According to a recent survey, the CV is often embellished when applying for a job. But what is acceptable here and what can entail serious consequences?
Imagine that someone with three years of professional experience applies for a position as a marketing manager, and that applies to the competition. Sounds good, doesn't it? But after taking up the job, it quickly becomes clear that something can't be right: the new employee did his job poorly and apparently had no knowledge of basic industry rules.
In such a case, it is not uncommon for the current HR department to follow up with the old company, as happened in a similar situation. It then turned out that the new employee had not worked for three years as a manager, but only three weeks as an intern in the company – and had simply lied in his CV.
Lies in the CV – you have to distinguish
Lies in the CV can sometimes cause trouble, dismissal and, in some cases, even a court hearing. In an interview with the Tagesspiegel, lawyer Pascal Croset clarifies questions about fluffing in the application documents.
According to Croset, there are three categories of resume lies:
- Exaggerating/beautifying: In the application process, there is often a desire to present oneself in a positive light. According to Croset, occasionally it is not a problem to stretch the truth a little. Employers would even expect this.
- Lying about trivialities: If someone feigns interest in a certain topic, this can be formally regarded as a lie. But: It is important to check how relevant it actually is for the advertised position in the end.
- Lying about facts: A harsh reaction from the employer, including possible claims for damages, is to be expected if someone falsifies documents or fakes formal training.
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As a general rule, refrain from lying in your CV if possible – and also from a few other things.
Where do you lie the most on your resume?
The job market is competitive and applicants want to prevail over the competition. According to a study by the portal CVapp.de, this is probably one of the reasons why almost 60 percent of respondents admit to having lied in their CV. Here, by the way, the men are ahead: Of them, around 71 percent have lied in the documents, among the women it is just under 46 percent.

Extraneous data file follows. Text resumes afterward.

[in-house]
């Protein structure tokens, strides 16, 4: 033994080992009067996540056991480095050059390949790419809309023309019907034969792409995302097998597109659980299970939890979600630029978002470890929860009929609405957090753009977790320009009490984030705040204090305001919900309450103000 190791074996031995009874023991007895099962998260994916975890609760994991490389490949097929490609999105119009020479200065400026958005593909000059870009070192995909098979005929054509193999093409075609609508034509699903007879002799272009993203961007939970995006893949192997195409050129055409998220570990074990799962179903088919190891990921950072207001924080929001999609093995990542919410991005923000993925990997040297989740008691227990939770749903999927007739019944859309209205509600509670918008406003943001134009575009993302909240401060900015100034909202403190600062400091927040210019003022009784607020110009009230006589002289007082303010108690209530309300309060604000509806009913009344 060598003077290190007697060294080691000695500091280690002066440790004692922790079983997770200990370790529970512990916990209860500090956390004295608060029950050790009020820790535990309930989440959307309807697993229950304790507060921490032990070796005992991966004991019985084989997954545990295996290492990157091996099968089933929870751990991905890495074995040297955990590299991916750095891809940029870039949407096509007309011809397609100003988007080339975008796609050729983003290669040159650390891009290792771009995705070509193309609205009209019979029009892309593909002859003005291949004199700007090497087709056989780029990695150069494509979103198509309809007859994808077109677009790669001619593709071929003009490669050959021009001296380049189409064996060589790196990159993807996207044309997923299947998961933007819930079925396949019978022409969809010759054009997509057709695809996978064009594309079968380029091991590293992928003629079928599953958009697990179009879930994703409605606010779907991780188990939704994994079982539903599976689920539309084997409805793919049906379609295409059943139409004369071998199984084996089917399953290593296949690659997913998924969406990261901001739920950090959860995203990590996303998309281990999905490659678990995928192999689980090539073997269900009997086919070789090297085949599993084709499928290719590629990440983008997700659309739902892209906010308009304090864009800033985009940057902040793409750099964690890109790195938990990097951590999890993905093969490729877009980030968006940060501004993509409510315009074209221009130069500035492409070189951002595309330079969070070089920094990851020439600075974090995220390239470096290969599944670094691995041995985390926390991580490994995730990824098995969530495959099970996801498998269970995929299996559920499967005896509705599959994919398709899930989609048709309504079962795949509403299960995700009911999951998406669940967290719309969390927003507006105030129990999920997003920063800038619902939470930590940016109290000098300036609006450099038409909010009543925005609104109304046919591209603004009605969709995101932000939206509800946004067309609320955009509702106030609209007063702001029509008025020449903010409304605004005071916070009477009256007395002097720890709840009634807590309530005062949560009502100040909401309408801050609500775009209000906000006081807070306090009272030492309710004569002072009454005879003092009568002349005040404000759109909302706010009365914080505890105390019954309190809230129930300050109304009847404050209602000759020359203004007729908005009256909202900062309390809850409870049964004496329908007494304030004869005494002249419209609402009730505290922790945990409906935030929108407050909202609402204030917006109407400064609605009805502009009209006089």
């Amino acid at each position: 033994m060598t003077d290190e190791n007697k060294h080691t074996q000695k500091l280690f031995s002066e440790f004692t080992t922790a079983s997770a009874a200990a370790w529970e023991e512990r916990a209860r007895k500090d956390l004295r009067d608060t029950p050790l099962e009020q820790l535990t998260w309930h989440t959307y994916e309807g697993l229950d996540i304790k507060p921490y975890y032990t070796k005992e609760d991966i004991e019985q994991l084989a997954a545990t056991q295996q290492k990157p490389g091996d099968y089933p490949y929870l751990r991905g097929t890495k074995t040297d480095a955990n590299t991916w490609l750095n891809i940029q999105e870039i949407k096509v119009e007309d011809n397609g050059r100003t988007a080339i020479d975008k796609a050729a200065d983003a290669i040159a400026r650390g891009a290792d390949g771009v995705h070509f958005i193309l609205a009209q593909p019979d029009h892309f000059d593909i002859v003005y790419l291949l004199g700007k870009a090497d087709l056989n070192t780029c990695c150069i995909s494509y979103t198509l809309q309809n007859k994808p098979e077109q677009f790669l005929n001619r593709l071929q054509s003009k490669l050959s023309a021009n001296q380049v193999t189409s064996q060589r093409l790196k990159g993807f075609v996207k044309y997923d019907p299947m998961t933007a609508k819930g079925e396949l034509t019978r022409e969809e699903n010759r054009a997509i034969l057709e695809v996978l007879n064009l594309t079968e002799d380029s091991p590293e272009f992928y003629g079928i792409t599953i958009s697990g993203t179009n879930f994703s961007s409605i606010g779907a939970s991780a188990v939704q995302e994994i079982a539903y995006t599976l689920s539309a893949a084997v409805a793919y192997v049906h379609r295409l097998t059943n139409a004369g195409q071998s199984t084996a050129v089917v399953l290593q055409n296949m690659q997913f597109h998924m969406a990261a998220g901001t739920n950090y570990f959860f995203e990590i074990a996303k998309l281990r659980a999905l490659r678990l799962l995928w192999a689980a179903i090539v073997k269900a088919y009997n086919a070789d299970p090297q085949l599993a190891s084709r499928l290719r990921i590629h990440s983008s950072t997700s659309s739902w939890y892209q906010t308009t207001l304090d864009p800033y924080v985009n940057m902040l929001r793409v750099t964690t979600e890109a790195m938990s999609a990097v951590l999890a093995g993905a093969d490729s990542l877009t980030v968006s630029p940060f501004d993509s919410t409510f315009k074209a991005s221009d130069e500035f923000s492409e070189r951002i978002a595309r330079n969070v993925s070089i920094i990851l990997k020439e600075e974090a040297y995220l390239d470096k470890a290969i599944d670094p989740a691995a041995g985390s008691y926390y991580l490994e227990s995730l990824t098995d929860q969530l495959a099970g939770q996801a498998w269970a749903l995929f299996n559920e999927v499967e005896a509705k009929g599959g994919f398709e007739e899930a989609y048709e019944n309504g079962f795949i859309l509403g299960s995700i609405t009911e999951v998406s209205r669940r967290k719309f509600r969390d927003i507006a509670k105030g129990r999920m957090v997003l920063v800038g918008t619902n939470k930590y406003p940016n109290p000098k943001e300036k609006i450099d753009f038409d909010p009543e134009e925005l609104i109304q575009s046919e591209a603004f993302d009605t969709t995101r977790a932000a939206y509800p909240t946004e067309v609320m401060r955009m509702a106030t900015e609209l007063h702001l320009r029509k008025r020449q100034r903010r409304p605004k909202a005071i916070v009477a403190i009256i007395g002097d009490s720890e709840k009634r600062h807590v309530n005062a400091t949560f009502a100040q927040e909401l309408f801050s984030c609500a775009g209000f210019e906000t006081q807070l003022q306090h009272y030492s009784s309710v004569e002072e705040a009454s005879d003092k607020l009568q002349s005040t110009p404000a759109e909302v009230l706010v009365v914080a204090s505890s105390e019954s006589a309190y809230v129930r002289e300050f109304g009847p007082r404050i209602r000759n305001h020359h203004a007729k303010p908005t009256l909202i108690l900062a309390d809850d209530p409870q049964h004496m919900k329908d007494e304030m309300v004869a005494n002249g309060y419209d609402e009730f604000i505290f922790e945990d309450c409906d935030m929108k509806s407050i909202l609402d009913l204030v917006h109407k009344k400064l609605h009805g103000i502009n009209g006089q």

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These areas are the areas where the most embellishment, exaggeration and lies take place:
|79 percent||Skills and competencies (to fit the company/team)|
|74 percent||Salary (increase of the previous salary in order to have a better basis now)|
|58 percent||Job title (e.g. senior manager, junior manager, manager)|
|56 percent||Personal interests and hobbies (address the company and what it wants to hear)|
|52 percent||Educational qualification (university does not exist, doctorate in the long term, etc.)|
According to the study, even age does not seem to be left out: The Handelsblatt writes here that 13 percent of respondents would lie about old age, or have already lied. A grey area – Croset says: "There will be no causality for small deviations." So if you make yourself just a few years older or younger, you don't necessarily have to fear consequences. But here, too, it always depends on the individual case.
What are the consequences of CV lies?
Around 60 percent of all respondents admitted to having lied in their CV. By the way, the percentages of men are higher here than for women. (Symbolic image) © Mint Images/IMago
Falsifying or lying on your resume can carry various risks, including:
- Discovery and reputational damage: Employers can discover inconsistencies in the resume through background checks. If lies are exposed, this sometimes leads to reputational damage and has a negative impact on career prospects.
- Termination/Job Loss: If a lie is discovered on the resume after employment, it can lead to immediate termination. The employer may lose confidence and question the employee's professional competence and integrity.
- Legal ramification: In some cases, bounce is considered fraud or forgery of documents, which can lead to legal ramifications – including possible claims for damages or criminal prosecution.
- Career limitations/difficulties in future applications: If a lie is discovered on the resume, it may have a long-term impact on professional development. Employers might be reluctant to trust someone who has already lied, and future applications could be made more difficult.
- Loss of credibility/professional reputation: Exposing lies on the resume can lead to a significant loss of credibility and professional reputation. This can affect relationships with colleagues, superiors, and customers.
This article was created with the help of machines and carefully reviewed by editor Anna Heyers before publication.